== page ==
Recently, one of our social media fans sent us a message about a very interesting panoramic sketch of False Bay, believed to have been drawn between 1777 and 1778. The vantage of the sketch looked as though it was drawn from somewhere on our estate. Our interest piqued, we immediately investigated – and it was!
The artist, Robert Jacob Gordon (born in 1743), was a Dutch explorer, soldier, artist, naturalist and linguist of Scottish descent.
After university he accepted a cadetship in his father’s regiment and soon obtained the rank of lieutenant, followed by that of captain in 1774. Being somewhat bored with his military duties he obtained leave to visit the Cape of Good Hope, where his first appearance was as a soldier on furlough. He was sent to the Cape to be the captain of the garrison by the Chamber of Seventeen of the Dutch East India Company (DEIC) in 1777.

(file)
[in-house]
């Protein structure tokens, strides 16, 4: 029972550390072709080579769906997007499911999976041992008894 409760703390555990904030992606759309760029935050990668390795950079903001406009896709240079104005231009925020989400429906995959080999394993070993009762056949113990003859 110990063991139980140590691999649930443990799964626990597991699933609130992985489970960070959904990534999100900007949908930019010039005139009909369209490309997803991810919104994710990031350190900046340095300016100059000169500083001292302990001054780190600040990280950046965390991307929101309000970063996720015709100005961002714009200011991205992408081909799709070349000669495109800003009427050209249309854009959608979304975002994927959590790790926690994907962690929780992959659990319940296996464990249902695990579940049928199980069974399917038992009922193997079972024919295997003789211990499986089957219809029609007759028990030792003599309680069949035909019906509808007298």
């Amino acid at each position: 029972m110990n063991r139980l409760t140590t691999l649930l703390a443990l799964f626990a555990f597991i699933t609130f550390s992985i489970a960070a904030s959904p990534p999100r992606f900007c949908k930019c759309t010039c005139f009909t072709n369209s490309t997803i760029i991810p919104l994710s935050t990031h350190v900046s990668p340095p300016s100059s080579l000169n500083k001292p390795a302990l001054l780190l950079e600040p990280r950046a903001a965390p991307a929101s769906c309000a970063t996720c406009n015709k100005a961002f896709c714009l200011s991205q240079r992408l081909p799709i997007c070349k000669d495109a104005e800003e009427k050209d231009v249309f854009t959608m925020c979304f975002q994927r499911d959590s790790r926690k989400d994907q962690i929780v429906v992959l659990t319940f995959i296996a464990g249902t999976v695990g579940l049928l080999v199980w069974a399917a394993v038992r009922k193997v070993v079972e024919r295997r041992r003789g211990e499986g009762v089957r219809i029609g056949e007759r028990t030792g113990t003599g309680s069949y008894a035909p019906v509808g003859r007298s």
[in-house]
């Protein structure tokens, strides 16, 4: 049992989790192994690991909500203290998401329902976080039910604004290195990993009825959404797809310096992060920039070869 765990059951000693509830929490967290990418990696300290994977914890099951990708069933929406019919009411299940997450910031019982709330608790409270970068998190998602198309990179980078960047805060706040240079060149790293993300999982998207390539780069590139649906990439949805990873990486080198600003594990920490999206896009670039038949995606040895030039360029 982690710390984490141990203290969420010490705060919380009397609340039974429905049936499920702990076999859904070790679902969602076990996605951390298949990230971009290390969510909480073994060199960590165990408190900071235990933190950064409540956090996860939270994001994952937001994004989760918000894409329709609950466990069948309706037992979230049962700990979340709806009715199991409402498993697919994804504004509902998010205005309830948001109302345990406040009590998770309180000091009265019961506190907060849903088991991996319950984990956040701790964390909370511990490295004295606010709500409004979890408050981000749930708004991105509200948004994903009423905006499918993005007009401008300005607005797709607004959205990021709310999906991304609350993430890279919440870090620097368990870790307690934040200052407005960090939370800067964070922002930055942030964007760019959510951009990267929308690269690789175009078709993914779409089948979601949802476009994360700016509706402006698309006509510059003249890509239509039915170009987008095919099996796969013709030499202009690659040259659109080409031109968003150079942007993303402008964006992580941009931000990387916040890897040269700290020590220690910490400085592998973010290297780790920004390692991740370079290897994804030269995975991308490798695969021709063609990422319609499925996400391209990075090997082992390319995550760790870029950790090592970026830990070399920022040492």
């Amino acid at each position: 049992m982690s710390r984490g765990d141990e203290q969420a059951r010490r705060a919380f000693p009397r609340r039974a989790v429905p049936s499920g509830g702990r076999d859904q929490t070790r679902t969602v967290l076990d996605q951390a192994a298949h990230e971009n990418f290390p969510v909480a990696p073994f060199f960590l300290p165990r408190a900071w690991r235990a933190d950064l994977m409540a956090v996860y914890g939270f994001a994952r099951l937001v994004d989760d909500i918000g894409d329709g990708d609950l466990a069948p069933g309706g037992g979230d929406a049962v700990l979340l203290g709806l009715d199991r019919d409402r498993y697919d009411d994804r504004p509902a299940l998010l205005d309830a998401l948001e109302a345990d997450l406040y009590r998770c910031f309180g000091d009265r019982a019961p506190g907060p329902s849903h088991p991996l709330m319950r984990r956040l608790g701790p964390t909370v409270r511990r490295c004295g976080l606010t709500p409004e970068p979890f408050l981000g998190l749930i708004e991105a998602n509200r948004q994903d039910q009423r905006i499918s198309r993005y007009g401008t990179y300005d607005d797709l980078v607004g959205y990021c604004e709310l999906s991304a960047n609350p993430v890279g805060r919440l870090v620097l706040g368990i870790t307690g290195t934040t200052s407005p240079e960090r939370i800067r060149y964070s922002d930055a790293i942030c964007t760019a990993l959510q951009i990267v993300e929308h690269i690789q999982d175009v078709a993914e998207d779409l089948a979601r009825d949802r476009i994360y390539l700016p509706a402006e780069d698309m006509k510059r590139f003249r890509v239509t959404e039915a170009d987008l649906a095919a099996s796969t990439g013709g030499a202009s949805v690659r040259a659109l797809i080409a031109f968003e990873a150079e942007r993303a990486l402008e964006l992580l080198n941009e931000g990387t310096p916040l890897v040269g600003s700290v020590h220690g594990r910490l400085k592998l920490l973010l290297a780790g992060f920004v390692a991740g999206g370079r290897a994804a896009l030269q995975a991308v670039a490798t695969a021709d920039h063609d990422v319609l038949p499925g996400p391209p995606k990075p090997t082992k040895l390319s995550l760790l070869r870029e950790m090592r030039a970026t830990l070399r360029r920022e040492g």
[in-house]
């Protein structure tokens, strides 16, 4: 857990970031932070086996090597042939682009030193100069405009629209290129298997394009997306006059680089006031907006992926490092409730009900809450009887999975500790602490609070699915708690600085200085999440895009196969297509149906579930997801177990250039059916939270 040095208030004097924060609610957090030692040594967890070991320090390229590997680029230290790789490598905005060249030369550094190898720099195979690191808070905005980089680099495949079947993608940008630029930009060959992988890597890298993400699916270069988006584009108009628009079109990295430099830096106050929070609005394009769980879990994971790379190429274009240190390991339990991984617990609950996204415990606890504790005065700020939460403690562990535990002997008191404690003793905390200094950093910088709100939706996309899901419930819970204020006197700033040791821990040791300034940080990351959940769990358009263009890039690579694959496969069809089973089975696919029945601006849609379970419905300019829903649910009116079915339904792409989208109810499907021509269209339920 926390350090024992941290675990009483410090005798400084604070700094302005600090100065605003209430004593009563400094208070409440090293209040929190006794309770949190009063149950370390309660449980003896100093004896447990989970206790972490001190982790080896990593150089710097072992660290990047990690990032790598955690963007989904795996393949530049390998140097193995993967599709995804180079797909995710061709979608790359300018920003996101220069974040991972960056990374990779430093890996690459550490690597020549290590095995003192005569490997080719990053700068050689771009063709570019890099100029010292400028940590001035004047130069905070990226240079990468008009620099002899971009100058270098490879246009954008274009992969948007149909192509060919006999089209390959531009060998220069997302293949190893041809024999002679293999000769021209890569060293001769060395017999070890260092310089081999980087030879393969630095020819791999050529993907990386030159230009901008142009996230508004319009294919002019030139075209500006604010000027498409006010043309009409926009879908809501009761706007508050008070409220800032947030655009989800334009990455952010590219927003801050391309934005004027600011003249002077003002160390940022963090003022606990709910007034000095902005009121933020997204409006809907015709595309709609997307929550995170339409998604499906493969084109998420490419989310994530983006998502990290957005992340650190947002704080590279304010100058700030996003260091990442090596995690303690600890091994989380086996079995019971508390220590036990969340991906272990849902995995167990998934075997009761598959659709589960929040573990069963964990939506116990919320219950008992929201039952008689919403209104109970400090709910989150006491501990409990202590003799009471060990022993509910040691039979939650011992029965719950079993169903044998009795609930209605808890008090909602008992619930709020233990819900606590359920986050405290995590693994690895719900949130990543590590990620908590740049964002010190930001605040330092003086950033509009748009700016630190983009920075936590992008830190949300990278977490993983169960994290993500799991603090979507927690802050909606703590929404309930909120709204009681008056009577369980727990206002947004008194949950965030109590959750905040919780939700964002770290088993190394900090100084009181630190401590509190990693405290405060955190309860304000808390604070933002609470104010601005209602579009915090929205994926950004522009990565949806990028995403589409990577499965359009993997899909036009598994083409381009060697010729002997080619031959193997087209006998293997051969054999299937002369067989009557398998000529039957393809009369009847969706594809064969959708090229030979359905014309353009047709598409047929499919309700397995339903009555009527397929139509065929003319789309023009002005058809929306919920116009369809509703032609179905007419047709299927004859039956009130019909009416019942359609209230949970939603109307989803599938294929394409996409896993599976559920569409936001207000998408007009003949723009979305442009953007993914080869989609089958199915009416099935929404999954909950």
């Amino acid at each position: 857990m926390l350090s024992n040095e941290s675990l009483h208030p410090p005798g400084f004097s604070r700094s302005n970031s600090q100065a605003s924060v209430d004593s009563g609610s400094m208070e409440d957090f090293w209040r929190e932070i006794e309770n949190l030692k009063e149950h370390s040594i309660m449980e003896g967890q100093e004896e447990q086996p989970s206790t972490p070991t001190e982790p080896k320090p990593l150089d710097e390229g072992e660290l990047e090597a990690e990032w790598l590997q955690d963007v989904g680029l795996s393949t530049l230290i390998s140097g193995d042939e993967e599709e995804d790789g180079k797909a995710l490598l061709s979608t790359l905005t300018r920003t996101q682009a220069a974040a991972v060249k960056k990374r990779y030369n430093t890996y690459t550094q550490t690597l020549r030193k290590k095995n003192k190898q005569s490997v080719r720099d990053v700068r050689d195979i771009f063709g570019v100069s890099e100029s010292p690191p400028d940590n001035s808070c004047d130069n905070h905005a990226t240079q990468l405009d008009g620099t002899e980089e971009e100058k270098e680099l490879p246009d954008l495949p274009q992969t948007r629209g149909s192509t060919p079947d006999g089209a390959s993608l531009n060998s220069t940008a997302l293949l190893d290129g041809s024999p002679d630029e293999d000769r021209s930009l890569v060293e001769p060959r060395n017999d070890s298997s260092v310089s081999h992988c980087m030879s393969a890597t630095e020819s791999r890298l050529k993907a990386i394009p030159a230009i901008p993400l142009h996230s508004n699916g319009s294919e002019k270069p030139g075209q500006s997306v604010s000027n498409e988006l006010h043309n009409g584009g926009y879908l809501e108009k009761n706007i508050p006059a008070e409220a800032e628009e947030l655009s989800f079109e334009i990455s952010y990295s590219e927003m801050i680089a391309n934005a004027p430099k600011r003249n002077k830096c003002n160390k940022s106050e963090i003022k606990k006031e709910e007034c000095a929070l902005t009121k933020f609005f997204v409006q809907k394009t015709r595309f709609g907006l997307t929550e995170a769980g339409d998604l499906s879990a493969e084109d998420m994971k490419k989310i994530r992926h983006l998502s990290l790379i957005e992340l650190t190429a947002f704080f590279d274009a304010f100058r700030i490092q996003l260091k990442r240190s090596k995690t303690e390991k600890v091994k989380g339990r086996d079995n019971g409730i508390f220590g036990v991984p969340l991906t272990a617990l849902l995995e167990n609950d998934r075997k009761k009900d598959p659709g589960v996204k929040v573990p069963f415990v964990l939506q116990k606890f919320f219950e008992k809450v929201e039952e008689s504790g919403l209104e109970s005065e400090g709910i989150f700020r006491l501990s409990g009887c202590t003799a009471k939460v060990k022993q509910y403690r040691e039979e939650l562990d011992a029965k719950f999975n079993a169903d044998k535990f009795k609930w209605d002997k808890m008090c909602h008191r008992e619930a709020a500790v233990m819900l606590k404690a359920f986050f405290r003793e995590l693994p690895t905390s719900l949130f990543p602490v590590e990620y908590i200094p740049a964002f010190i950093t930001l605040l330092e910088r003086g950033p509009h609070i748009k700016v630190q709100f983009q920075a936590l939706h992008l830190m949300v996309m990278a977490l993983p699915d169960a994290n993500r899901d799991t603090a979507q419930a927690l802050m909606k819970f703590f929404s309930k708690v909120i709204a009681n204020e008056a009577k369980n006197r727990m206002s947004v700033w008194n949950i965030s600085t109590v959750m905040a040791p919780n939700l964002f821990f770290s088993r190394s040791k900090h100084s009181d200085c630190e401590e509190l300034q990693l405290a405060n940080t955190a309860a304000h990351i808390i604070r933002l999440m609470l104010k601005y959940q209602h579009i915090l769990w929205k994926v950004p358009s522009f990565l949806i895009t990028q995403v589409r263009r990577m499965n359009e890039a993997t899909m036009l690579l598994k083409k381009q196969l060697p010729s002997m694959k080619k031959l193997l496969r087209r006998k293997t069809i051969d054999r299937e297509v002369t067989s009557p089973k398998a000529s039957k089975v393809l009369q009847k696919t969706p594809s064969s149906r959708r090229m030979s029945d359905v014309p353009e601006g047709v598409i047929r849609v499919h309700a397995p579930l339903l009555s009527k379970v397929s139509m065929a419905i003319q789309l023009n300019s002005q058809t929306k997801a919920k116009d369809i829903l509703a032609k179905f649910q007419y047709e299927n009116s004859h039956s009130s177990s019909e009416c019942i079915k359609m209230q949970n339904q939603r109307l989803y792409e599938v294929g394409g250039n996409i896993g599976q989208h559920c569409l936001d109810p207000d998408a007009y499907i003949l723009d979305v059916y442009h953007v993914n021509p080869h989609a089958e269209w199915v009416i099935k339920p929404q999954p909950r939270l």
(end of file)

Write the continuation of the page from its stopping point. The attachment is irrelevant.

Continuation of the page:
During his time at the Cape between 1777 and 1786, he undertook five journeys into the interior, for which detailed journals were kept. He was responsible for setting up a collection of maps of the countryside, and drawings of its scenery, landscape, inhabitants, flora and fauna.
The location from which he drew this sketch is still accessible on foot from Waterkloof today, where the original vantage marker can be seen. The Dutch East India Company’s crosses, carved into the rock when they made maps in the area, are also still visible.
We took a walk to this very spot after researching more about Robert’s life and took our own photographs, as a tribute: